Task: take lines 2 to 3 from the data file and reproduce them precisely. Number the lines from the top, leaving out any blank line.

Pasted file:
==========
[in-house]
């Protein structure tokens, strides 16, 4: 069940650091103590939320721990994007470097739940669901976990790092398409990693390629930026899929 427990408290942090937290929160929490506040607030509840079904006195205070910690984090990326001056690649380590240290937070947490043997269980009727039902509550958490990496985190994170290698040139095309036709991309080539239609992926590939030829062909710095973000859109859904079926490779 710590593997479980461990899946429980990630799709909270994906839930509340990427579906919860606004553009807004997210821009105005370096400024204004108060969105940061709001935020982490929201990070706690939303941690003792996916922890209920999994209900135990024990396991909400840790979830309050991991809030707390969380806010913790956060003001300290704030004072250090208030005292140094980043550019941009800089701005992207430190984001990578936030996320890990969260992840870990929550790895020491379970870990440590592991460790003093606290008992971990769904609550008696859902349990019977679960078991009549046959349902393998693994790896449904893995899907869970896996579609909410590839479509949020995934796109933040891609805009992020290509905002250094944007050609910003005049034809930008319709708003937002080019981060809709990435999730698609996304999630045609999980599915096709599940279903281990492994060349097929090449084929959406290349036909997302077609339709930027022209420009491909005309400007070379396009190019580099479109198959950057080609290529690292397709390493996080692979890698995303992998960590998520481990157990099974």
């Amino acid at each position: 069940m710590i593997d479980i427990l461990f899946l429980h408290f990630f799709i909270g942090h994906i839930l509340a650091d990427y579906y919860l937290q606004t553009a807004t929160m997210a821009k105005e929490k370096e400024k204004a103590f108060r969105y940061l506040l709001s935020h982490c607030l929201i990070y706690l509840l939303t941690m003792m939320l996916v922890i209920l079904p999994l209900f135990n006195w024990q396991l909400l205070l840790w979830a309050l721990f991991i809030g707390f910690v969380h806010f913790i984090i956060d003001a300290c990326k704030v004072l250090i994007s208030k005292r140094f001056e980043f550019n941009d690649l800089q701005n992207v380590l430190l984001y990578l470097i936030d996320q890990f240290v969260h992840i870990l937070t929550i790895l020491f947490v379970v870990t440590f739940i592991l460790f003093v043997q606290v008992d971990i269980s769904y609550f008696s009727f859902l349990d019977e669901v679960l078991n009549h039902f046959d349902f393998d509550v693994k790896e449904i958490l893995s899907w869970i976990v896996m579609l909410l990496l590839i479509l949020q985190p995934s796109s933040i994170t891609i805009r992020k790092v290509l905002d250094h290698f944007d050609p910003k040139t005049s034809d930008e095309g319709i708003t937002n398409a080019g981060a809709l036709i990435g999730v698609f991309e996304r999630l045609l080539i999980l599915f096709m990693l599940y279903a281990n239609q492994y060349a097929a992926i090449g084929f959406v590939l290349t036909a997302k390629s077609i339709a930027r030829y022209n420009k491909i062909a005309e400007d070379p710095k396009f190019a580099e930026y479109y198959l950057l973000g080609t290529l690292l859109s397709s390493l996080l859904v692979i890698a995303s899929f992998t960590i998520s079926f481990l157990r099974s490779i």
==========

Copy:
């Protein structure tokens, strides 16, 4: 069940650091103590939320721990994007470097739940669901976990790092398409990693390629930026899929 427990408290942090937290929160929490506040607030509840079904006195205070910690984090990326001056690649380590240290937070947490043997269980009727039902509550958490990496985190994170290698040139095309036709991309080539239609992926590939030829062909710095973000859109859904079926490779 710590593997479980461990899946429980990630799709909270994906839930509340990427579906919860606004553009807004997210821009105005370096400024204004108060969105940061709001935020982490929201990070706690939303941690003792996916922890209920999994209900135990024990396991909400840790979830309050991991809030707390969380806010913790956060003001300290704030004072250090208030005292140094980043550019941009800089701005992207430190984001990578936030996320890990969260992840870990929550790895020491379970870990440590592991460790003093606290008992971990769904609550008696859902349990019977679960078991009549046959349902393998693994790896449904893995899907869970896996579609909410590839479509949020995934796109933040891609805009992020290509905002250094944007050609910003005049034809930008319709708003937002080019981060809709990435999730698609996304999630045609999980599915096709599940279903281990492994060349097929090449084929959406290349036909997302077609339709930027022209420009491909005309400007070379396009190019580099479109198959950057080609290529690292397709390493996080692979890698995303992998960590998520481990157990099974």
């Amino acid at each position: 069940m710590i593997d479980i427990l461990f899946l429980h408290f990630f799709i909270g942090h994906i839930l509340a650091d990427y579906y919860l937290q606004t553009a807004t929160m997210a821009k105005e929490k370096e400024k204004a103590f108060r969105y940061l506040l709001s935020h982490c607030l929201i990070y706690l509840l939303t941690m003792m939320l996916v922890i209920l079904p999994l209900f135990n006195w024990q396991l909400l205070l840790w979830a309050l721990f991991i809030g707390f910690v969380h806010f913790i984090i956060d003001a300290c990326k704030v004072l250090i994007s208030k005292r140094f001056e980043f550019n941009d690649l800089q701005n992207v380590l430190l984001y990578l470097i936030d996320q890990f240290v969260h992840i870990l937070t929550i790895l020491f947490v379970v870990t440590f739940i592991l460790f003093v043997q606290v008992d971990i269980s769904y609550f008696s009727f859902l349990d019977e669901v679960l078991n009549h039902f046959d349902f393998d509550v693994k790896e449904i958490l893995s899907w869970i976990v896996m579609l909410l990496l590839i479509l949020q985190p995934s796109s933040i994170t891609i805009r992020k790092v290509l905002d250094h290698f944007d050609p910003k040139t005049s034809d930008e095309g319709i708003t937002n398409a080019g981060a809709l036709i990435g999730v698609f991309e996304r999630l045609l080539i999980l599915f096709m990693l599940y279903a281990n239609q492994y060349a097929a992926i090449g084929f959406v590939l290349t036909a997302k390629s077609i339709a930027r030829y022209n420009k491909i062909a005309e400007d070379p710095k396009f190019a580099e930026y479109y198959l950057l973000g080609t290529l690292l859109s397709s390493l996080l859904v692979i890698a995303s899929f992998t960590i998520s079926f481990l157990r099974s490779i």